50 Ways to Spend Quality Time With Your Teenager

Make it fun and positive

Two teenage girls taking a selfie with their mother outdoors

Hero Images / Digital Vision / Getty Images

Sometimes, it's easy to get so caught up with work, sports, school, and other outside activities, that there's little time to spend together as a family. Many teens also aren't interested in spending too much time together as a family. It's developmentally normal for them to want to be surrounded by their friends and their own activities as they gain independence.

It's important to spend quality time with your teen despite the obstacles that make it challenging. Studies show teens who spend more time with their parents have better social skills and higher self-esteem. This can be especially true when teens spend time with their fathers.

A 2016 study found that quality time with parents served as a better predictor of teenagers' academic aspirations than time spent doing homework or attending extracurricular activities. Parents who discussed books, attended cultural events, and brought teens on community outings raised their teen's aspirations.

Giving your teen regular doses of positive attention will also help you maintain a healthy relationship, which can reduce behavior problems and set your child up for success later in life.

50 Activities to Do With Your Teenager

Spending quality time with your teen and giving them positive attention doesn't have to be complicated or expensive. Here are 50 ways you can give your teen positive attention:

  1. Sit down and talk about your teen's day.
  2. Volunteer together.
  3. Make dinner together.
  4. Solve a problem together. It could involve a household issue, like how to keep clutter from collecting on the table, or bigger problems of the world, like poverty.
  5. Attend a music festival.
  6. Talk about the future. Identify your teen's future goals and discuss what the world might be like 20, 30, or even 50 years down the road.
  7. Read the same book and talk about it.
  8. Plan a weekend trip.
  9. Go hiking.
  10. Watch a play.
  11. Develop a new healthy habit together, like exercising or writing in a gratitude journal.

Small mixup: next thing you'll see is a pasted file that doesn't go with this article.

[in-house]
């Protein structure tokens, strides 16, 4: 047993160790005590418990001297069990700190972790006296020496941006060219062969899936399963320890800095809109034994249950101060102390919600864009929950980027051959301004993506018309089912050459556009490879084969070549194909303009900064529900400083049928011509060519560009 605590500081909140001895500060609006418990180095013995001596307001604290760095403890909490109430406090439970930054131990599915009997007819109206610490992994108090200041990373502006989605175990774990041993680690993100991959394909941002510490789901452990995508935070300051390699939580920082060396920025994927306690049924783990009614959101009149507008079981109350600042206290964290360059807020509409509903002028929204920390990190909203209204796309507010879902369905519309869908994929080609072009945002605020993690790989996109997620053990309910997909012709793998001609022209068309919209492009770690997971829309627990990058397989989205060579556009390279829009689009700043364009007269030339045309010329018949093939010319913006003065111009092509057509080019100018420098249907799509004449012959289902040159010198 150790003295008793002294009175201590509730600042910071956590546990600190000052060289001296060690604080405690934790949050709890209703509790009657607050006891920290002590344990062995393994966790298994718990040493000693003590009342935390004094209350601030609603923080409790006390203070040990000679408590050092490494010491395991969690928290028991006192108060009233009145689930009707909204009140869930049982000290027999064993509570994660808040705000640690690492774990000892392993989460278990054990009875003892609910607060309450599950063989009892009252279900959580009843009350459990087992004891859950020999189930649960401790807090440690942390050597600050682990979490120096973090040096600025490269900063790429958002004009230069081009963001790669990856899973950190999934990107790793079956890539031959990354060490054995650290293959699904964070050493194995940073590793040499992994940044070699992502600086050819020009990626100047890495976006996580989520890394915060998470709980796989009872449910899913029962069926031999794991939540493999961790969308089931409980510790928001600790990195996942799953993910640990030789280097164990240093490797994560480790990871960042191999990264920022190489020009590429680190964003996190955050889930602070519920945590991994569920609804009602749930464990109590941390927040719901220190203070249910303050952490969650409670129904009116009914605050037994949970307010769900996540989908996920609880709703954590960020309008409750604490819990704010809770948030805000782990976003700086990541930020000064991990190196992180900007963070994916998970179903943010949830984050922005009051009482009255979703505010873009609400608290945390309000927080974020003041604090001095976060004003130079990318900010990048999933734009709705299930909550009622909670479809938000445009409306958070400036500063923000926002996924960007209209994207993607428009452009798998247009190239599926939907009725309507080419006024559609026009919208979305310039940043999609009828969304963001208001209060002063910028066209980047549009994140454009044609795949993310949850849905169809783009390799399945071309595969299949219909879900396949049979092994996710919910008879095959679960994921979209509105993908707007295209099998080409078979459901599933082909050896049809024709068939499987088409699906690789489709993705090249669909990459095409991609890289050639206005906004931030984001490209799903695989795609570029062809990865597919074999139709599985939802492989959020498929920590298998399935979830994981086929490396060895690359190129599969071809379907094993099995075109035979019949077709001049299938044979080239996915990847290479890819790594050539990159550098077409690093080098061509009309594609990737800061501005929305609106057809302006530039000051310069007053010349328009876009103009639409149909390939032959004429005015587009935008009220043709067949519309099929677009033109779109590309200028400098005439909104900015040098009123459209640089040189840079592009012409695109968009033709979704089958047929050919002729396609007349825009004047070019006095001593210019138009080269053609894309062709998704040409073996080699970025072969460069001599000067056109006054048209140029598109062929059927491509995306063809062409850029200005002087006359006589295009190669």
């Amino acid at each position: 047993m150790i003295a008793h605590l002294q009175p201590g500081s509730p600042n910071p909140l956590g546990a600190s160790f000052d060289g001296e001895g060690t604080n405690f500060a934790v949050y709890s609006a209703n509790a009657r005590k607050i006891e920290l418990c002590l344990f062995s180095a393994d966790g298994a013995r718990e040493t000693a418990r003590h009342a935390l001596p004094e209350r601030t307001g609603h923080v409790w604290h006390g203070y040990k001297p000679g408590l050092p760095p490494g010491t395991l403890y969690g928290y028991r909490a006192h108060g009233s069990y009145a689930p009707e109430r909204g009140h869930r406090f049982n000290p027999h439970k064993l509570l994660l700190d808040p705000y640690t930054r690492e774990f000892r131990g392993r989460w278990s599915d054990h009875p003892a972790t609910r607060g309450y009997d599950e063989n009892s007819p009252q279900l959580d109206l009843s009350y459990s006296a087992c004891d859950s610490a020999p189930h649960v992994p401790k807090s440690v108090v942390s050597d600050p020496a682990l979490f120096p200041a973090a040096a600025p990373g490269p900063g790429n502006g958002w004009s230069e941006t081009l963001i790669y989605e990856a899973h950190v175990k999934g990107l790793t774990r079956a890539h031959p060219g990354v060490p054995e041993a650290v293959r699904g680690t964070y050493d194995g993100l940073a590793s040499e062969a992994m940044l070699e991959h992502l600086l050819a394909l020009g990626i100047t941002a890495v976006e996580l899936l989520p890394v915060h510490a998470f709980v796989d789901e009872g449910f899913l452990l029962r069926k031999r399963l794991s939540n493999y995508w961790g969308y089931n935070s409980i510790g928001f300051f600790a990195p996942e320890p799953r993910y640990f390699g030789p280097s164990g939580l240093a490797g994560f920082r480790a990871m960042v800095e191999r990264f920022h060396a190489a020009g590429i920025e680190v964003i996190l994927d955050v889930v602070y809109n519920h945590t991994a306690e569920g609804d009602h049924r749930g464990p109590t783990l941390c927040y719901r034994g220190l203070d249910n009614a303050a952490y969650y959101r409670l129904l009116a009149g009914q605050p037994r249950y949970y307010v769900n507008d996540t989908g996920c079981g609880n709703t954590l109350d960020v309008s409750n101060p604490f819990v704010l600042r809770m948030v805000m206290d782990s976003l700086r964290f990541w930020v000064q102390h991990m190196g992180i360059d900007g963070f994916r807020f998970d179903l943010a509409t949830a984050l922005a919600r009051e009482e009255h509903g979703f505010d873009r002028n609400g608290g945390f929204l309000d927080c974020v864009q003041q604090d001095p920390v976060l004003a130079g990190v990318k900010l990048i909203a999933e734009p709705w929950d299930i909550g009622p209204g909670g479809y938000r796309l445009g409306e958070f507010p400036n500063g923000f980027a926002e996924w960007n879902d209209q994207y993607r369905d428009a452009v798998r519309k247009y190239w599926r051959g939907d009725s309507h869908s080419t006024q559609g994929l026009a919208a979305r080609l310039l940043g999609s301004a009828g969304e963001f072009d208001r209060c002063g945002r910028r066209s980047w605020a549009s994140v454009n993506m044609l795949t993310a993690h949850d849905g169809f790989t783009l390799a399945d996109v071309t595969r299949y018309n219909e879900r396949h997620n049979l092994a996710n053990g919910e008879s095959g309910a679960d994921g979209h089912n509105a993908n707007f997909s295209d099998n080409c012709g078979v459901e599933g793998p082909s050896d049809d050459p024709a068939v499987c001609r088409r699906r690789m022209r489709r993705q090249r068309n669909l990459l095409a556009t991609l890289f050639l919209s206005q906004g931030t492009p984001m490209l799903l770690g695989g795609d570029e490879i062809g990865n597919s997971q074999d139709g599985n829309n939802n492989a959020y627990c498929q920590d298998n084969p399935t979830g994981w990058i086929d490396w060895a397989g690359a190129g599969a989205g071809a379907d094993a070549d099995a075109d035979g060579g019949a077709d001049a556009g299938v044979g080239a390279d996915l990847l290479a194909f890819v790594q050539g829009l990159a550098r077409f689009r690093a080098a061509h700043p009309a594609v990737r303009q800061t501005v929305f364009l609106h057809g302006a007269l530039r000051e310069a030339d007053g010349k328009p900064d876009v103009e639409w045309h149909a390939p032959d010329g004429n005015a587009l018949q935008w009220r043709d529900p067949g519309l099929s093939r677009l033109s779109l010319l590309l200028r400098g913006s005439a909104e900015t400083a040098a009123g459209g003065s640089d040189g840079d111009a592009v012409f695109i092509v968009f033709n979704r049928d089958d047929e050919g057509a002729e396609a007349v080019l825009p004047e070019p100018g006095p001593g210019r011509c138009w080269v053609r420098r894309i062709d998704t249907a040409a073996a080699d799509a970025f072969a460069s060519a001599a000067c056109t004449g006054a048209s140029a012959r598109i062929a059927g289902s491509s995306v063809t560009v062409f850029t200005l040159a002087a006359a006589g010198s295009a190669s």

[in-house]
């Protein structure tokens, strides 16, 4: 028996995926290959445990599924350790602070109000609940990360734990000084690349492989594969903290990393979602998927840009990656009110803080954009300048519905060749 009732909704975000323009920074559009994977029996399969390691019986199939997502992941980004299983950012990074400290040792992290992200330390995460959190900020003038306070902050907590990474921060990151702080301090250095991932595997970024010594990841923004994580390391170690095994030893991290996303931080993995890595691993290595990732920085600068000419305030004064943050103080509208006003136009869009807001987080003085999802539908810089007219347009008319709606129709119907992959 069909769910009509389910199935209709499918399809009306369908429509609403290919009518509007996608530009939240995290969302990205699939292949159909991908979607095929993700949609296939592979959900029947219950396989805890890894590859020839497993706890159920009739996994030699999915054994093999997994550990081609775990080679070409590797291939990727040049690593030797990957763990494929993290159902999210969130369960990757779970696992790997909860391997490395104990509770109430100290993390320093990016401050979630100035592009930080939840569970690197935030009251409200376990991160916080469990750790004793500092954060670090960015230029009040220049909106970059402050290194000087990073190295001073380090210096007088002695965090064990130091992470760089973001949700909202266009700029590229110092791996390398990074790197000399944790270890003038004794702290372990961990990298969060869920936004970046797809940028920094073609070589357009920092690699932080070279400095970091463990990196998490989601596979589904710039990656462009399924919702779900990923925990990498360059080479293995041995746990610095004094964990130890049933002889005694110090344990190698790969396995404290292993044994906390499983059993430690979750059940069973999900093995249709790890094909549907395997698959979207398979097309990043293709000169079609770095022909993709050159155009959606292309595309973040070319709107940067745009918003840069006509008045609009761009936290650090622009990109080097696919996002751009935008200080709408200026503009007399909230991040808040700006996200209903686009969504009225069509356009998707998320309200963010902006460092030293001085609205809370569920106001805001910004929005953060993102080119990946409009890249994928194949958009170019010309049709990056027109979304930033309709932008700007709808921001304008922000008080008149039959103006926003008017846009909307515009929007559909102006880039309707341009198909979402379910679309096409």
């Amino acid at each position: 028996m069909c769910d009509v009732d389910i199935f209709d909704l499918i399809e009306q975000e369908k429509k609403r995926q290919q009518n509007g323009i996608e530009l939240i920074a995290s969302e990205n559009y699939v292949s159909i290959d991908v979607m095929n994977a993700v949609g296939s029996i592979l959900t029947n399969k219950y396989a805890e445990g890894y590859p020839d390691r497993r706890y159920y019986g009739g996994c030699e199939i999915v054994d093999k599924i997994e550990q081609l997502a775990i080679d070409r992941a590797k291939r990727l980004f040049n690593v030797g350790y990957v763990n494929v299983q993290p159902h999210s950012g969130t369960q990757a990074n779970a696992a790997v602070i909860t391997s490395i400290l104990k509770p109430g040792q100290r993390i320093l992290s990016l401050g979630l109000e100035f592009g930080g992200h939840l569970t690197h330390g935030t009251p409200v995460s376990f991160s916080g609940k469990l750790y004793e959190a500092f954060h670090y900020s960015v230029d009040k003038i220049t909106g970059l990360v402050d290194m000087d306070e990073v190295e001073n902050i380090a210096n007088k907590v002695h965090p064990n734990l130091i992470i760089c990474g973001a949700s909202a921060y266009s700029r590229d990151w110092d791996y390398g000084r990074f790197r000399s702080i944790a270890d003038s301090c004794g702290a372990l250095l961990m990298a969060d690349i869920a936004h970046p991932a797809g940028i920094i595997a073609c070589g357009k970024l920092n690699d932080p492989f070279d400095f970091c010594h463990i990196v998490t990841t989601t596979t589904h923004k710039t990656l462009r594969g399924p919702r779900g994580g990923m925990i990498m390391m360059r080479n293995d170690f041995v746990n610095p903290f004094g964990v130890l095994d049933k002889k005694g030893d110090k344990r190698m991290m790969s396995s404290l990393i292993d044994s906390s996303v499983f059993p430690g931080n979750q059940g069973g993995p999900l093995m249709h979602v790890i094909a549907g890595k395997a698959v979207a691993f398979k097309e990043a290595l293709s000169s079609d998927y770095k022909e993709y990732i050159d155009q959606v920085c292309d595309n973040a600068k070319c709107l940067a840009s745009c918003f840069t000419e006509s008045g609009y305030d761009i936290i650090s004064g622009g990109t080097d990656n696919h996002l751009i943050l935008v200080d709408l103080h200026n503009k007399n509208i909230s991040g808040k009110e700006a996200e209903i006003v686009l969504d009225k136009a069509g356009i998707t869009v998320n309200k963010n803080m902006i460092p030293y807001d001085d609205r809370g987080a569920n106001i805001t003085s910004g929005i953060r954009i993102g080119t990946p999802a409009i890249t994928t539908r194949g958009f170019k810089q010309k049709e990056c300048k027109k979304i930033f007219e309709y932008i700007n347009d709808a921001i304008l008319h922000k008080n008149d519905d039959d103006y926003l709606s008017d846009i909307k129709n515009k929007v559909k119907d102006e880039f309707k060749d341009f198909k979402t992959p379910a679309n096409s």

12. Attend a concert.
  13. Explore foods from other cultures by attending restaurants that serve food you've never tried or by cooking foods from other parts of the world.
  14. Plan a family vacation together.
  15. Work on a monthly menu plan together.
  16. Participate in a monthly challenge, such as walking for 30 days or saving spare change for one month.
  17. Take a walking tour of historic neighborhoods.
  18. Go to the ballet.
  19. Take a class together, like a photography class or a graphic design class offered in the community.
  20. Attend a community event.
  21. Build or add to a family website or social media site together.
  22. Research your family tree.
  23. Visit your library.
  24. Do a puzzle and frame it.
  25. Plant a garden in the backyard or a potted indoor garden.
  26. Go to a reading by a local author.
  27. Play catch.
  28. Have a picnic.
  29. Go to a museum.
  30. Learn woodworking together.
  31. Take a pottery class.
  32. Stargaze together.
  33. Find shapes in the clouds together.
  34. Go to the zoo.
  35. Learn about the history of your community together.
  36. Make a time capsule.
  37. Watch a parade.
  38. Go to a professional sports event.
  39. Make a video.
  40. Make a pillow or quilt out of your old T-shirts and blankets.
  41. Have a campfire.
  42. Visit a national park.
  43. Take a yoga class together.
  44. Learn a new sport.
  45. Start a small business together.
  46. Get a tour of a college.
  47. Attend a poetry event.
  48. Order out at your teen’s favorite fast food joint.
  49. Spend a day at the beach or a lake.
  50. Learn to play a musical instrument together.

A Word From Verywell

Take turns picking the activities. It's good for your teen to attend events that they might not have chosen themself, so don't be afraid to pick things that might not interest them at first. They might discover some hidden talents or develop new interests.

Give them a chance to pick some of the activities as well to help them stay invested in spending quality time together. You might find you're better able to stick with your plan if you schedule a regular date together, like once a week or twice or month.

2 Sources
Verywell Family uses only high-quality sources, including peer-reviewed studies, to support the facts within our articles. Read our editorial process to learn more about how we fact-check and keep our content accurate, reliable, and trustworthy.
  1. Lam CB, McHale SM, Crouter AC. Parent–Child Shared Time From Middle Childhood to Late Adolescence: Developmental Course and Adjustment Correlates. Child Dev. 2012;83(6):2089-2103. doi:10.1111/j.1467-8624.2012.01826.x

  2. Hartas D. Young people's educational aspirations: psychosocial factors and the home environment. J Youth Studies. 2016;19(9):1145-1163. doi:10.1080/13676261.2016.1145634

By Amy Morin, LCSW
Amy Morin, LCSW, is the Editor-in-Chief of Verywell Mind. She's also a psychotherapist, an international bestselling author of books on mental strength and host of The Verywell Mind Podcast. She delivered one of the most popular TEDx talks of all time.